Today's cards are super easy ones.  I embossed the image using Versamark on Canson 140# Watercolor Paper and heat set it with Simon Says Stamp Clear Embossing Powder then water colored it using Tim Holtz Distress Markers in Abandoned Coral, Mowed Lawn & Gathered Twigs.  For the halo effect I used Tumbled Glass.  I'm still in the process of trying to determine how much color I want in my halo and that seems to change from image to image.  I think that's probably as it should be.

Originally I thought I would like using the textured side of the watercolor paper but I am totally devoted to the smooth side by now.

I had a red and coral background from the other day when I was trying out the "smooshing" technique so I cut that as the mat for the water colored image.  Then I attached that to a 4 x 5.25 SU! Cameo Coral stitched rectangle using Ranger Multi Medium Matte.  I'm pretty sad because that color hasn't been available for quite a while and when I use up my stash, I won't be able to get any more.  That color has just a bit of pink in it and I love it.

I used a Simon Says Stamp Stitched Rectangle, and the two largest My Favorite Things Stitched Ovals.  I love all of the stitched dies that I have and there are some double stitched dies on my wish list.  The "smile" die came in a set of 3 words made by Little Yellow Bicycle.  I've never seen them again anywhere but they are among my very favorites and they cut like butter.


For the other two cards I made today I wanted kind of a matching set.  The floral images are from the Clearly Besotted Beautiful Friend Stamp Set.  There are Beautiful Friend Coordinating Dies as well.  That is my very favorite thing that has been happening in the paper crafting world.  So many stamp sets these days all have coordinating dies.  In fact, I try to purchase only the ones that have coordinating dies.


Water color is definitely an art form that you can spend as much or as little time as you want on it.  I have a tendency to overwork an image and when I do that, I tend to not like the outcome.  The leaves are okay, but I wish I would have obsessed less on the flowers.  It was a good lesson for me.

I used Tim Holtz Distress Markers in Worn Lipstick, Mowed Lawn, and Gathered Twigs for these.  The pink scalloped and stitched rectangle is another SU! color that is no longer available called Regal Rose.  The gold mats are pieces of foiled cardstock that were cut using my favorite die, the Simon Says Stamp Stitched Rectangles set.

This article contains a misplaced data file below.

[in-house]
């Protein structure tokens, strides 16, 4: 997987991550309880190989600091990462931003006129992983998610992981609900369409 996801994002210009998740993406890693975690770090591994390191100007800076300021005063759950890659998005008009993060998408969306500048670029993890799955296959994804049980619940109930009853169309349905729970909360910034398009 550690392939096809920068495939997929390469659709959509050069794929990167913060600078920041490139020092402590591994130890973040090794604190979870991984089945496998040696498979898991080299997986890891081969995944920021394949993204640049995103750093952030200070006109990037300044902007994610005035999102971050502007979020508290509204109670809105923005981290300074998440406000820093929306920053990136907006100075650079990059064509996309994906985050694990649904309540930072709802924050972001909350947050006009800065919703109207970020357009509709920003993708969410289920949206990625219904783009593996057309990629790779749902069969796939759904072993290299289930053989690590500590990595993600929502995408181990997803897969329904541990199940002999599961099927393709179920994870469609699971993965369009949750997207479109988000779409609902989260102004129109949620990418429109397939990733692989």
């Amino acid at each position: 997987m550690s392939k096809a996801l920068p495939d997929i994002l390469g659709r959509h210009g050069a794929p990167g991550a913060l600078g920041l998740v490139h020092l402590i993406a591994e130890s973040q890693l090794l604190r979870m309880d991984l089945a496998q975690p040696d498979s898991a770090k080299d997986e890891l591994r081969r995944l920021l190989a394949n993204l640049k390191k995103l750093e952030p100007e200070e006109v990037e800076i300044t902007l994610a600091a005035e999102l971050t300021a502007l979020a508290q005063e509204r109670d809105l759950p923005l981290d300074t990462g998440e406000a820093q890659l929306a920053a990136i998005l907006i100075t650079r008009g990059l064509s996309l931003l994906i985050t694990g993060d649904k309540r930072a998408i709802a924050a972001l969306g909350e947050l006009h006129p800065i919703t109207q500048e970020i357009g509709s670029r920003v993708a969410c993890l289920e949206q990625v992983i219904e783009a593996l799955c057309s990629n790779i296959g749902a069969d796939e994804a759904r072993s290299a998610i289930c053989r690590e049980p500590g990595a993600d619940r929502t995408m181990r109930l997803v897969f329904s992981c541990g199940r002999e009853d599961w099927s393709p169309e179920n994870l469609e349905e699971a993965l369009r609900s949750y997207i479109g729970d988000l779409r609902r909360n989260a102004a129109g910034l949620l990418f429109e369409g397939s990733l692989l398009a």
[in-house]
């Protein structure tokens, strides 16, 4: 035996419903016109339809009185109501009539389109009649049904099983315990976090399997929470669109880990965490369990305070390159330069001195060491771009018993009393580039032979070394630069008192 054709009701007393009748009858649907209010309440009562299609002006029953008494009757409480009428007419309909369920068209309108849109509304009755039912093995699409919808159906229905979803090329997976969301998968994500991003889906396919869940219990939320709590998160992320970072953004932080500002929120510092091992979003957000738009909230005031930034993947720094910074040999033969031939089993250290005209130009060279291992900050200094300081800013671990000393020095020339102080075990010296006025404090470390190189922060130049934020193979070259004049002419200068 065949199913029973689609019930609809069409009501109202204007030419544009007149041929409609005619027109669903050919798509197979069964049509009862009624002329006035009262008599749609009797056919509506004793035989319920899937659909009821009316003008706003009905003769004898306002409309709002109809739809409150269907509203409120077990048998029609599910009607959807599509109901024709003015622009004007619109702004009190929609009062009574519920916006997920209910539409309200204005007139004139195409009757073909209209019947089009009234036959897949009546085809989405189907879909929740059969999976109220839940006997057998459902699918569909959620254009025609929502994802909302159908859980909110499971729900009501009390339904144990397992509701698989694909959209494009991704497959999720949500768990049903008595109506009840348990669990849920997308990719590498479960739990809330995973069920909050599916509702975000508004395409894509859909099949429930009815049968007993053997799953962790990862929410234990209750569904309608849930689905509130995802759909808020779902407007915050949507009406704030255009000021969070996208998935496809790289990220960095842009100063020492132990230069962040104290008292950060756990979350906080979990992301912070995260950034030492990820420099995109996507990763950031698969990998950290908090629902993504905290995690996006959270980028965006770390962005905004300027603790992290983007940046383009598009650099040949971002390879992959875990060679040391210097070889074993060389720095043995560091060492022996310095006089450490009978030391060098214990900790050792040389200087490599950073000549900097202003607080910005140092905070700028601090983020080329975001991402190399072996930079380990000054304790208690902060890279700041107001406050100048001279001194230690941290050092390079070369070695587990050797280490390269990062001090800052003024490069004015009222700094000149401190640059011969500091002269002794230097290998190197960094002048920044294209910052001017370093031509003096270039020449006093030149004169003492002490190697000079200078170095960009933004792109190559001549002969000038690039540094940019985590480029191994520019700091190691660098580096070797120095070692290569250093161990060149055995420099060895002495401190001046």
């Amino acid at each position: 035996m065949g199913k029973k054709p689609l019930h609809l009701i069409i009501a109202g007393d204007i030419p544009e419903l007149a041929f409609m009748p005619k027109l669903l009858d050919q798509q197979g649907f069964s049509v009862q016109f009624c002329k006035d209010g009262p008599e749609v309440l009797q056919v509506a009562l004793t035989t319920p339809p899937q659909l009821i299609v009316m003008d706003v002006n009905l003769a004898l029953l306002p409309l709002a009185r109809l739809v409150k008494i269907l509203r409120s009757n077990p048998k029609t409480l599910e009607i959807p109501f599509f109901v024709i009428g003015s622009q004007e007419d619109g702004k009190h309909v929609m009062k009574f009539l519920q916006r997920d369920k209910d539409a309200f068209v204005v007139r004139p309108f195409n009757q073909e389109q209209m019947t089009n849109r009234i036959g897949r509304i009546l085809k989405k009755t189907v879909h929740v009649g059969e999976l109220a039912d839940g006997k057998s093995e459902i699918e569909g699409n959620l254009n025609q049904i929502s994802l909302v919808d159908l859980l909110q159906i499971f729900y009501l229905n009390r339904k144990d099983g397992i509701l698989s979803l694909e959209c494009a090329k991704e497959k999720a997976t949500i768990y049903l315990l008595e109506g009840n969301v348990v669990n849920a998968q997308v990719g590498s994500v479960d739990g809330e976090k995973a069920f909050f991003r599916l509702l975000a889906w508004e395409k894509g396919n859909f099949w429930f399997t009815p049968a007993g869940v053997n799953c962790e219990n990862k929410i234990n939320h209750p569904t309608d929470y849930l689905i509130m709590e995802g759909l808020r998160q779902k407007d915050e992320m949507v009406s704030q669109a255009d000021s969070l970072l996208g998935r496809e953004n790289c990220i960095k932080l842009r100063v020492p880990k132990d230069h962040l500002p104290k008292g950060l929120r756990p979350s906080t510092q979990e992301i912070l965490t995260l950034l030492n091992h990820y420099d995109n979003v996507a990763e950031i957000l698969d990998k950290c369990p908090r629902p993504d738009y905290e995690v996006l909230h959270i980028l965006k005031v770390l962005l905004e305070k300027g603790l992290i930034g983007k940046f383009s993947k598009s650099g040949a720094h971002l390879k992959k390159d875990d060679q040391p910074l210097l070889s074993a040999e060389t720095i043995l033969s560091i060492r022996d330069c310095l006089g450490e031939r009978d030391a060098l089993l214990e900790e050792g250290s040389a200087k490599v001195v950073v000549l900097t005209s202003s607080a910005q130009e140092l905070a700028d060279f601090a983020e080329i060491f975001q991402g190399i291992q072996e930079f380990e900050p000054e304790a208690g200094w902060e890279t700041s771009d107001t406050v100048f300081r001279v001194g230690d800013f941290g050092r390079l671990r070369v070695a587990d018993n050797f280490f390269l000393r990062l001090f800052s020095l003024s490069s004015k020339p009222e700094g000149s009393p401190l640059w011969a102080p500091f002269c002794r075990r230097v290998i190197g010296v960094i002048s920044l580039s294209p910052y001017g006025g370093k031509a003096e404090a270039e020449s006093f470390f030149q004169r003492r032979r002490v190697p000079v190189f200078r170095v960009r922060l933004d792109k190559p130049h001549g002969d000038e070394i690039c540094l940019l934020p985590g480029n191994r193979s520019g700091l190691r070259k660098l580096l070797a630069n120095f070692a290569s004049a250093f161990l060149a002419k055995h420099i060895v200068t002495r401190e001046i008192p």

Both cards have been mounted to a 4.25 x 5.5 top folding landscaped card.  I actually found this paper at Michaels and it is a heavy weight 100# super smooth card stock.  It was a ream of 250 sheets so I have enough to last for a few more days at least.

I am very late getting this post up and I wrote all but this paragraph last Thursday.  With our Grandson getting married on this past Sunday the 11th, I had too many things to do to get ready for our trip.  It was a beautiful and very touching wedding and we had an awesome trip.

I love reading your comments, so don't be shy!

Wednesday, October 7, 2015

Clean & Simple II

I don't normally enter more than one card in the Simon Says Stamp Weekly Challenges but I've been anxious to play with some of my Christmas Dies.  Since that is what the Wednesday Challenge is this week, it was a good afternoon to do a little work in my studio.

I'm still trying to figure out what design I am going to use for my Christmas cards this year.  It has to be pretty simple as I will need to mass produce them. Cards just don't get much simpler than this design.

For this card I started with a landscape, side folded Lipstick Red card base.  This is one of Simon Says Stamp's 100# card stocks.  They are thick and smooth and make beautiful cards.  I treated my card front with some Shimmer Spray made by Tsukineko and set it aside to dry while I designed the rest of it.  This spray gives your paper a sparkle but you can't get too heavy handed with it or it will warp your paper.  Two light coats is far better than one saturated coat.

Next I wanted just a bit of sparkle on my card so I attached a 1/4th inch strip of gold glittered card stock from a mat stack by Die Cuts With a View onto a piece of Bazzill Marshmallow 100# Card Stock.  After that I cut the panel with my ever faithful Simon Says Stamp Stitched Rectangle Die.  That extra little touch of stitching just adds that finishing touch to whatever project you are working on and I always prefer the finish of a die cut over a trimmer cut.


A new trimmer is on my wish list as the one I have no longer has replacement blades available.  I've also learned that if you buy titanium blades, they will last much longer than a regular trimmer blade.  I cut a lot of paper, so I'm totally going for that.  The one on my wish list is a Fiskars Wire Guide Premium Cut Line Trimmer and Simon's also has Titanium Blades available for purchase.

I cut the Christmas Blessings die cut in a Die Cuts With a View Red Foil Card Stock. The little dots on the I's are very tiny, so its important to keep track of them.  For the final element on my card panel, I cut some Holly & Berries with a Martha Stewart Punch that I've had for several years out of green shimmer card stock and red foil for the berries.  My goal was to accent the greeting without overwhelming it.  To me, nothing says "Christmas" quite like Holly & Berries does.

I assembled everything with Ranger Multi Medium Matte and attached the panel with Tombow Mono Permanent Adhesive.   I have two of these dispensers and several refills on hand.  This particular card would have been a good one for the ATG because I was not using watercolor card stock.  There are 36 yards of adhesive on one roll of that and the refills come in a 2-pack for $5.99 at Simon Says Stamp.  That is the most economical adhesive that I use but the size is pretty intimidating.

I have a few more works in progress on my desk so I'll have more cards for you soon. Thanks for stopping by and please feel free to leave me a comment.